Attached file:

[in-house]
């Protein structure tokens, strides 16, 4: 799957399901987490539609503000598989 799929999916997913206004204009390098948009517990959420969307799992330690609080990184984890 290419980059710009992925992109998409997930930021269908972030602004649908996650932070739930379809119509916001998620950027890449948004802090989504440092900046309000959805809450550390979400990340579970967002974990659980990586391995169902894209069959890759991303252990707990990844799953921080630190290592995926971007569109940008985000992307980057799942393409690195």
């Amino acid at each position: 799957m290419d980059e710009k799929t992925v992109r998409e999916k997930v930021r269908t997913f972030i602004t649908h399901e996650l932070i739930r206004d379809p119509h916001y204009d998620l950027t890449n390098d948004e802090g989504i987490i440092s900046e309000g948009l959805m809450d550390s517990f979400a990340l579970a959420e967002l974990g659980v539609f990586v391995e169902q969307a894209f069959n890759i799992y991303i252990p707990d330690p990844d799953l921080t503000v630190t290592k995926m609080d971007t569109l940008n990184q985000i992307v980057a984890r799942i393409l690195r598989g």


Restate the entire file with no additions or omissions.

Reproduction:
[in-house]
């Protein structure tokens, strides 16, 4: 799957399901987490539609503000598989 799929999916997913206004204009390098948009517990959420969307799992330690609080990184984890 290419980059710009992925992109998409997930930021269908972030602004649908996650932070739930379809119509916001998620950027890449948004802090989504440092900046309000959805809450550390979400990340579970967002974990659980990586391995169902894209069959890759991303252990707990990844799953921080630190290592995926971007569109940008985000992307980057799942393409690195």
């Amino acid at each position: 799957m290419d980059e710009k799929t992925v992109r998409e999916k997930v930021r269908t997913f972030i602004t649908h399901e996650l932070i739930r206004d379809p119509h916001y204009d998620l950027t890449n390098d948004e802090g989504i987490i440092s900046e309000g948009l959805m809450d550390s517990f979400a990340l579970a959420e967002l974990g659980v539609f990586v391995e169902q969307a894209f069959n890759i799992y991303i252990p707990d330690p990844d799953l921080t503000v630190t290592k995926m609080d971007t569109l940008n990184q985000i992307v980057a984890r799942i393409l690195r598989g």